Few images of the Civil Rights era are more iconic than Tommie Smith and John Carlos's raised fists. The defiant gesture, made on the winner's podium at the 1968 Summer Olympics in Mexico City, both literally and figuratively brought political protest down to the sporting world. The protest, ironically, capped a huge U.S. victory: Smith had just won the 200-meter dash, and Carlos had come in third; placing second was Australian Peter Norman. The act, though last-minute in its execution, was not entirely unplanned. Both runners were members of San Jose State University's famed track program—dubbed "Speed City"—and were mentored by professor Harry Edwards, an activist who founded the Olympic Project for Human Rights. Believing sports and civil rights to be intimately tied, Edwards told the New York Times that "It's time for the black people to stand up as men and women and refuse to be utilized as performing animals for a little extra dog food." The group first proposed a boycott, but after Rhodesia and South Africa were barred the Games, one of the three stated goals of the OPHR, the idea lost support. Smith and Carlos arrived in Mexico City without any specific plan, just a sense that they would protest when the time was right.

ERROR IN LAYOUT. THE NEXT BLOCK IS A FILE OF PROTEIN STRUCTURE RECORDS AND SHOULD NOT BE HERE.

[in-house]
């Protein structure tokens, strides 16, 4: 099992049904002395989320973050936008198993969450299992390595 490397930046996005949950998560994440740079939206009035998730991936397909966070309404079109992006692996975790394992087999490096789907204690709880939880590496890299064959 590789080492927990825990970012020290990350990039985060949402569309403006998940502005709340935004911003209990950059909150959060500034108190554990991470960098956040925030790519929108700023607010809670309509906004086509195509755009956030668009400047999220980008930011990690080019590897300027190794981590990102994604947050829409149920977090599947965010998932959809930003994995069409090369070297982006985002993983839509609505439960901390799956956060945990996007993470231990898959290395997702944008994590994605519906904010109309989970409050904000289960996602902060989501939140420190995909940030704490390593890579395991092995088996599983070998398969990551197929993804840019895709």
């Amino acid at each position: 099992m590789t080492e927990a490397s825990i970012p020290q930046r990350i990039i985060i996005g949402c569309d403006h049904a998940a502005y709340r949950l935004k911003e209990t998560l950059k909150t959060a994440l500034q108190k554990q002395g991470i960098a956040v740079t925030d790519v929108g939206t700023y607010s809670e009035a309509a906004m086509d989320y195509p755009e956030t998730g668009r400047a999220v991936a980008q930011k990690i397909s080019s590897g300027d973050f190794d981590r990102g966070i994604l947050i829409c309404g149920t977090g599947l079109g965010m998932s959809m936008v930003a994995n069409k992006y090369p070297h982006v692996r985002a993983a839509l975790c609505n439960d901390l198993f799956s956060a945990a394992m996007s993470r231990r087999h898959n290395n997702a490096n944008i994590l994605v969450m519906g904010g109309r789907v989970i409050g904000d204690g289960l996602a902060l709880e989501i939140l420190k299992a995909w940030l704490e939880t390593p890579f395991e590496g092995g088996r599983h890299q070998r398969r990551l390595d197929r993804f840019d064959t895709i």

Immediate reactions to the gesture were mixed, but condemnation by mainstream pundits appeared to win out. In one notable commentary, sportscaster Brent Musberger called Smith and Carlos "black-skinned stormtroopers," and each found it difficult to return to life back in the United States. In the 1990s there was renewed interest in the runners, and the tide of public opinion seems to have largely turned in their favor. In 1999 HBO produced a documentary called Fists of Freedom, and in 2005 SJSU unveiled a sculpture of the men. Still, unfairly or not, their famous protest has overshadowed the runners' extraordinary track achievements, particular Smith's. His 1968 win in the 200-meter dash set a world record that would not be broken until the 1984 Games, and he remains the only athlete to have held 11 world records simultaneously.